Homily of Archbishop Dermot Farrell for the Diaconate Ordination of
Anthony Kavanagh O.P and Kellan Scott O.P
Dominican Priory, Dominic Street,
It is a great joy for me to be here today to ordain Anthony Kavanagh and Kellan Scott to the Diaconate.
Everyone knows the Dominicans as the Order of Preachers. Your core charism is the proclamation of the Good News of God (see Mark 1:14), the gospel of God which took flesh and dwelt among us in Christ Jesus, and which by the power of the Holy Spirit, Lord and Giver of Life, is brought to life in generation after generation in the community of believers, in the Church.
A number of years ago, your esteemed confrère Liam Walsh put it like this:
Christians live by faith.
They live by faith in the Gospel of God that is embodied in Christ Jesus
and given life in the believer by the Holy Spirit.
And he went on to develop it as follows,
The call to believe in the gospel comes in words (see Rom 10:6–18).
The reception in faith of the reality expressed in those words is a profound,
all-encompassing commitment of self to God.
And yet it too is expressed in words, as the proclamation was done in words.”
(Liam G. Walsh OP, “The Creeds in Scripture and in the Liturgy” in Boland and McCarthy (eds), The Word is Flesh and Blood: the Eucharist and Sacred Scripture (Dublin: Dominican Publications, 2012), 97–109, at 97.)
We preach in words. And we preach the gospel of Jesus Christ, not an idea or a concept, but good news, born in the gift of God, and born in our encounter with Him in prayer. We do not preach some word or ideology of our own. Today, I will entrust you, Anthony and Kellan, with the Book of the Gospels with these words: “Receive the Gospel of Christ, whose herald you have become.” We do not preach in our own name, but in the name of the Church which is the privileged place of the Word’s dwelling. St Paul puts it, “I do not live, but Christ lives in me” (Gal 2:20). Reading the life of St Dominic, and the other great Dominican saints, it is clear that the mystical was an essential part of their religious life. Their mysticism would not have been possible unless they were personally passionate about the Lord Jesus and the gospel.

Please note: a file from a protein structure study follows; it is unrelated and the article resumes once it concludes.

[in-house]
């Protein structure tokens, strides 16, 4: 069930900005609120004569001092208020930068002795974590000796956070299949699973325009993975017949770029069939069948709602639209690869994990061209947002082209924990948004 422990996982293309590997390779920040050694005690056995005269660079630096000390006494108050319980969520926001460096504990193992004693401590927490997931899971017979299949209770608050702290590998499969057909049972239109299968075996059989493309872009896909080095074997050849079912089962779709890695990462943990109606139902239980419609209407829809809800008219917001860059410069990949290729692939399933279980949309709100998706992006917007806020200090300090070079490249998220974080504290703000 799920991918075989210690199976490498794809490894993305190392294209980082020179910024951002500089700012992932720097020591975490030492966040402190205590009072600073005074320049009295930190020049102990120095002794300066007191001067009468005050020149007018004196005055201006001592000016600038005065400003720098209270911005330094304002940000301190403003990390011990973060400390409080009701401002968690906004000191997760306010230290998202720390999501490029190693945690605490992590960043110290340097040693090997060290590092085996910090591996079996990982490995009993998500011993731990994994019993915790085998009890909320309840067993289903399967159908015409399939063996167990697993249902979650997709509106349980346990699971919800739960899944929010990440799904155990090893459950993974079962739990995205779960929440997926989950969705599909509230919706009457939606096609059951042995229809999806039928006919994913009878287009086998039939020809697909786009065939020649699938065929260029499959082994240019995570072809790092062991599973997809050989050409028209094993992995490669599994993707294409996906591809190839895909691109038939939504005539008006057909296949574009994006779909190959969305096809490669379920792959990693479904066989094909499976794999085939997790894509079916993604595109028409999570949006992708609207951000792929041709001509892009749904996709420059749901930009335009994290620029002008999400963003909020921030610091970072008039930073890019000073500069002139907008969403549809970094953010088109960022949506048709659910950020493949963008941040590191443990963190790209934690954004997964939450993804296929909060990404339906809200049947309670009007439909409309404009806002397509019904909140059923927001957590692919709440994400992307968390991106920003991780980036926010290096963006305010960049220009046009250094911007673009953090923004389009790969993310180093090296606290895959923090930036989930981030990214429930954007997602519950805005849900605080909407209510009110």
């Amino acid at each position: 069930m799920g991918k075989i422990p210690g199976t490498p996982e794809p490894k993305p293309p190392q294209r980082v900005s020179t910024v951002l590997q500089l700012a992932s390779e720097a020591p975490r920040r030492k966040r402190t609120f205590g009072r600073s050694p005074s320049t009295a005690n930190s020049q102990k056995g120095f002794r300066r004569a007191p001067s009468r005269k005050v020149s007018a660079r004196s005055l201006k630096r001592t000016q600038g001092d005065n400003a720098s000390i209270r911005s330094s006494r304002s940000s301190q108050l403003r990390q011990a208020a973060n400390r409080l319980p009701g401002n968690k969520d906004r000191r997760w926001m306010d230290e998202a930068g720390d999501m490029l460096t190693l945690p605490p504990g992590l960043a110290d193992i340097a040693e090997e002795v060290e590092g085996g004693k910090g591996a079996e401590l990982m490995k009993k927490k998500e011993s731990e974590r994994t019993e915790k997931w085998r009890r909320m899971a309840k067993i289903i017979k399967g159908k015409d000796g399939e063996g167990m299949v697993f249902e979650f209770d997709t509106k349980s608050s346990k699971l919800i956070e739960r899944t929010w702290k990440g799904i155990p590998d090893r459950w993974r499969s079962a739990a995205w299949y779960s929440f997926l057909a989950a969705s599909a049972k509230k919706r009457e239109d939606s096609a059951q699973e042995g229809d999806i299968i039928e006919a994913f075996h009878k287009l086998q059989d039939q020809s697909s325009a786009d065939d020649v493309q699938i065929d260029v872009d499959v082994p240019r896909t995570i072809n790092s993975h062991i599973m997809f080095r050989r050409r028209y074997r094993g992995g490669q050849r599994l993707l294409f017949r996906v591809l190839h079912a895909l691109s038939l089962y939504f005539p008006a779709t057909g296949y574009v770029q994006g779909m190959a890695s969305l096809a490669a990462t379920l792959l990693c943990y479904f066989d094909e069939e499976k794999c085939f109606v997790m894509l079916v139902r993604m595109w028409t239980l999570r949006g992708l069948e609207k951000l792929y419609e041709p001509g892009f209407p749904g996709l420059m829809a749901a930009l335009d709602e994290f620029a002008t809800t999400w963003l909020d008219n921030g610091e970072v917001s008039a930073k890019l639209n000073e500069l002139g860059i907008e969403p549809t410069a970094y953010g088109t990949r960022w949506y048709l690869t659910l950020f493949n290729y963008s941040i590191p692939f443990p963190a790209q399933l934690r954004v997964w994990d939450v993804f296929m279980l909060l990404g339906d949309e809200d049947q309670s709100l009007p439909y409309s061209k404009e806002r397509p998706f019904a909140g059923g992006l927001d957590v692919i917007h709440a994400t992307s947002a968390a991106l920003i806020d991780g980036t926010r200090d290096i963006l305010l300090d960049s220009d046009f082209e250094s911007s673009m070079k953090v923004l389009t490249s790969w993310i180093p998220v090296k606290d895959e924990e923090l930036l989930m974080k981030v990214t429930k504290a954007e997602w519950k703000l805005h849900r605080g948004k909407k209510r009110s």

In the end Thomas Aquinas, not only an outstanding medieval theologian, but one of the great theological minds of all time, abandoned his great theological work, not because he had no more to say, but because the mystery he had experienced in contemplation was utterly beyond the reach of all human words, all human constructs. In his own wonderful phrase “all that I have written seems like straw to me.” The mystical can bring the learned to silence, and this silence of the mystics is the soil for their humble and simple words in speaking of God.
There is a profound joy at the heart of Dominican spirituality. The foundations of that joy are fraternity, prayer and study. As Herbert McCabe—another worthy confrère—reminds us, “it is God who prays. Not God who answers prayers but God who prays in us in the first place. In prayer, we become the locus of the dialogue between the Father and the Son” (God Matters, p 221). Clearly we cannot make this come about. It has to be a grace offered and accepted
Aquinas—as to be expected of his time—was first and last a teacher of Sacred Scripture. But what he taught was not just what he had come to understand from the Fathers or from Aristotle whom he read and interpreted afresh. It was also what he had come to hear unfolding in his own heart. We too are not just handing on that which we have learned, but what we have discovered in our hearts. The proclamation of the gospel demands that we use both our ears—as it were—the ear of the heart to hear the Word of God, and the ear of that same heart to hear ourselves and ourselves in the Church and in the world.
Our prayer cannot be an escape from the harsh world. Paying true attention to our neighbour is unthinkable without prayer or being present to God. Surely the tragic and cynical invasion of events in Ukraine these last days bring this home. “The essential act of prayer is to stand unprotected before God. Why should we be reluctant to do this? God loves us, and we generally like conversing with people who like us” (Sr. Wendy Beckett on Prayer). Preaching presupposes that we are talking to God, and seeking his word—within and without. As your Dominican tradition rightly underlines, preaching is always regarded as a spiritual activity, even a contemplative one.